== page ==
The United States Air Force today will release the results of the five month investigation into the sex with recruits scandal at Lackland Air Force Base, and will make recommendations on policy and personnel changes to make sure the scandal doesn't happen again, 1200 WOAI news reports.
"General Edward Rice appointed Maj. Gen Margaret Woodward to head the command directed investigation back in June," Brent Boller, a spokesman for Joint Base San Antonio-Lackland told 1200 WOAI news.
Eleven Military Training Instructors at Lackland have been charged with offenses ranging from having improper relations with female recruits to rape, and 14 more have been notified they are under investigation. Boller says a total of 48 women have come forward to report they have been victims of improper sexual activities by their MTI.
Boller says the 38 members of the investigation board left no stone unturned.
"They conducted hundreds of interviews, and surveyed more than 18,000 people," Boller said. "They visited training locations, visited sister service trainign schools, and conducted focus groups with basic trainees."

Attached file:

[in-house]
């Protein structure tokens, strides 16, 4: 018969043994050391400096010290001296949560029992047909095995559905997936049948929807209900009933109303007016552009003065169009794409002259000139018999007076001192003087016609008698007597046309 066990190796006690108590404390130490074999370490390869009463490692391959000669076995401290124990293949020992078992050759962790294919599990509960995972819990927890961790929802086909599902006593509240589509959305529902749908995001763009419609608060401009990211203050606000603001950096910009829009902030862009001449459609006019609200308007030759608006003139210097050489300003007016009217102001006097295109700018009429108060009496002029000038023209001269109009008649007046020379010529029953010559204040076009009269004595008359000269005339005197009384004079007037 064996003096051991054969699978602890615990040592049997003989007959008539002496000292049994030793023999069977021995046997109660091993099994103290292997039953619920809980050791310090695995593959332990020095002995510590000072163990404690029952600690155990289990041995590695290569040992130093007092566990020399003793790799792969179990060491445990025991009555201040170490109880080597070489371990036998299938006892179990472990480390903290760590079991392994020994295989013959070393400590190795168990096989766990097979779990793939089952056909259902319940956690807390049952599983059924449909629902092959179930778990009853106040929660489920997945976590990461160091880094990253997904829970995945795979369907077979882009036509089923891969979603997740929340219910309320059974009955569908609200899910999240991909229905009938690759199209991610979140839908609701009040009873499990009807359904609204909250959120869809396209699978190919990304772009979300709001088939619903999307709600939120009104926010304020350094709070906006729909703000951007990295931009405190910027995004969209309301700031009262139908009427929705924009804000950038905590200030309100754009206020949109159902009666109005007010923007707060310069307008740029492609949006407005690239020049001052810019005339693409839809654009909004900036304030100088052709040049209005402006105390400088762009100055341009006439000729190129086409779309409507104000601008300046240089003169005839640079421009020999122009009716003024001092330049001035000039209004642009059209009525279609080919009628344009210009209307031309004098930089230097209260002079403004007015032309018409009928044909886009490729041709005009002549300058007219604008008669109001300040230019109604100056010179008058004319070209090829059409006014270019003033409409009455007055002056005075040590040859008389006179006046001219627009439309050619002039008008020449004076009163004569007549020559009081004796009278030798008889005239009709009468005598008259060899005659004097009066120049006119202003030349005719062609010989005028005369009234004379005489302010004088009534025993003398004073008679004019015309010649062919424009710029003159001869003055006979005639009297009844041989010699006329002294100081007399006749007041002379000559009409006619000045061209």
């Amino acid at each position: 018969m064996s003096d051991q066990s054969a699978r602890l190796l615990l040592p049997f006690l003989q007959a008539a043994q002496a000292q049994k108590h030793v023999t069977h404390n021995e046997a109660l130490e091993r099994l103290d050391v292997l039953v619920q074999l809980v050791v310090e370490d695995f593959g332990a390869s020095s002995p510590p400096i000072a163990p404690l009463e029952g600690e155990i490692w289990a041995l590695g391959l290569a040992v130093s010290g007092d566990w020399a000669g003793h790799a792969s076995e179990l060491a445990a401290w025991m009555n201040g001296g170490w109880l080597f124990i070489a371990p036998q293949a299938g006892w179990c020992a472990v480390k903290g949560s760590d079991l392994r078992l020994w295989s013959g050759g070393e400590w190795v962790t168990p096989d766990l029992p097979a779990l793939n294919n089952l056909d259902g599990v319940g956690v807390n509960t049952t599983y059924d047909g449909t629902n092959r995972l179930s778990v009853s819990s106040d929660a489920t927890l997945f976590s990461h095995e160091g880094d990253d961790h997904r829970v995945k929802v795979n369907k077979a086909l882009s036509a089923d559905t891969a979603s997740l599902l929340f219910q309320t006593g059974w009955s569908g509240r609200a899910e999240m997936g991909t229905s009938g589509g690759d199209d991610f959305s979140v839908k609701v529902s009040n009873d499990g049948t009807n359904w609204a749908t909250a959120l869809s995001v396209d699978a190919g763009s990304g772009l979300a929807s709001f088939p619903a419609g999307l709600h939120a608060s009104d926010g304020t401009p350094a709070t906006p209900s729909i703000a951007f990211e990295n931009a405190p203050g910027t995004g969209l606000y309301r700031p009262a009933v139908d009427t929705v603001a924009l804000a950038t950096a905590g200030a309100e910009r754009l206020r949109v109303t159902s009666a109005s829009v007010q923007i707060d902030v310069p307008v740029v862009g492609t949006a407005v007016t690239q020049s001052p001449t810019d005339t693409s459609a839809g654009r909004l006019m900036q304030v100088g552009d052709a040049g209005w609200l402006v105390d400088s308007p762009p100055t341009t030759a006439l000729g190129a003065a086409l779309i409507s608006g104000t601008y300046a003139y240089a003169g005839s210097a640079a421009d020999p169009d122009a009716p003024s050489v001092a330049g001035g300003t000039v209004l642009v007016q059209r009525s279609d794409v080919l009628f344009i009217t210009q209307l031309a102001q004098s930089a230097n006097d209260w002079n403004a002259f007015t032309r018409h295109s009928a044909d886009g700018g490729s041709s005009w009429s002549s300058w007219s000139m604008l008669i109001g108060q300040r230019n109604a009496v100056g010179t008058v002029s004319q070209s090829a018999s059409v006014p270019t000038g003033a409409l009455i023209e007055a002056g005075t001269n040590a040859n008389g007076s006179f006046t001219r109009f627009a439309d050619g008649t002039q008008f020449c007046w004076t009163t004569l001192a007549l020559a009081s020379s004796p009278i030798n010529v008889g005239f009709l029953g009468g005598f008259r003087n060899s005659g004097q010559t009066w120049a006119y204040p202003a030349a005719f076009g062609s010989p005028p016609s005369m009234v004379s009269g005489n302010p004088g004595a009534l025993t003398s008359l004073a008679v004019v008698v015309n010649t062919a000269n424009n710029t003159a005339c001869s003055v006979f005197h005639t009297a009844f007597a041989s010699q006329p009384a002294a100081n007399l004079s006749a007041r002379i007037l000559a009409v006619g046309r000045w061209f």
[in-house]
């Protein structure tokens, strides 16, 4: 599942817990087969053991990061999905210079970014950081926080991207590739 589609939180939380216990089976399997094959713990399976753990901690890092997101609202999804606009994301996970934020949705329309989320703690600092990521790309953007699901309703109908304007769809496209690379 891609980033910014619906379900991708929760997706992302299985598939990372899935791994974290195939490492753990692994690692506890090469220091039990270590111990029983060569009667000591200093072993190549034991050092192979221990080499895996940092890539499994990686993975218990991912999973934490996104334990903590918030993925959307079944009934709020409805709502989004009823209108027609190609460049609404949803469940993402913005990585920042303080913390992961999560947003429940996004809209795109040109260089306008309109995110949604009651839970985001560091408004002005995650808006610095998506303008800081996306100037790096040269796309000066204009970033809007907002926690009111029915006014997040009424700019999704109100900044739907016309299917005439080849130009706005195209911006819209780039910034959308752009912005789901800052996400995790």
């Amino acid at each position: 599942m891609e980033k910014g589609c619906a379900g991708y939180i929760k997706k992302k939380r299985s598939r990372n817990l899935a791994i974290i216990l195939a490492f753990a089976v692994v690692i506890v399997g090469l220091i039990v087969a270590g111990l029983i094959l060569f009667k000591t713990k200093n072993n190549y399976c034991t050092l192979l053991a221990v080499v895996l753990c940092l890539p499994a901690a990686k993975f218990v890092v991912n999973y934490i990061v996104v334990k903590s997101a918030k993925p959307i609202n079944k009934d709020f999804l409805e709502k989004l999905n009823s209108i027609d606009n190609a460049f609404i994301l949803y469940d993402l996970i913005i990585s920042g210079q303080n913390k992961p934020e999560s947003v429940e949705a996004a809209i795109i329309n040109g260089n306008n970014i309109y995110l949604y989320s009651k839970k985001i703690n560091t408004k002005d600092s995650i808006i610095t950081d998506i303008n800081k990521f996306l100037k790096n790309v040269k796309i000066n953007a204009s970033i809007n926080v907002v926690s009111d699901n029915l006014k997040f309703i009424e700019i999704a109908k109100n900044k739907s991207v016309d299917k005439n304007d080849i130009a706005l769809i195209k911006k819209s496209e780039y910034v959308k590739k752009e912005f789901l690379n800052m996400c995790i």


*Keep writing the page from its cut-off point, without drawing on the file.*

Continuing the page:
The Lackland affair is the worst military sex scandal in 16 years, and has been compared to the Tailhook Scandal of 1991, where Naval aviators attending a convention in Las Vegas groped, sexually assaulted, and raped women who were forced to 'run a gauntlet' in a hotel hallway.
To show how important the Air Force considers the report, Gen. Mark A. Walsh, the Chief of Staff of the Air Force, plans to join Air Education and Training Commander Gen. Edward Rice and Gen. Woodward at today's release at the Pentagon.
Many critics, including key members of the House Armed Services Committee who toured Lackland last month, are demanding 'systemic' changes, including a policy that strips the military of the right to investigate sexual misconduct cases, moving them to an outside body. They say the Air Force 'culture' condones and even encourages 'misogynistic' sexually demeaning treatment of women.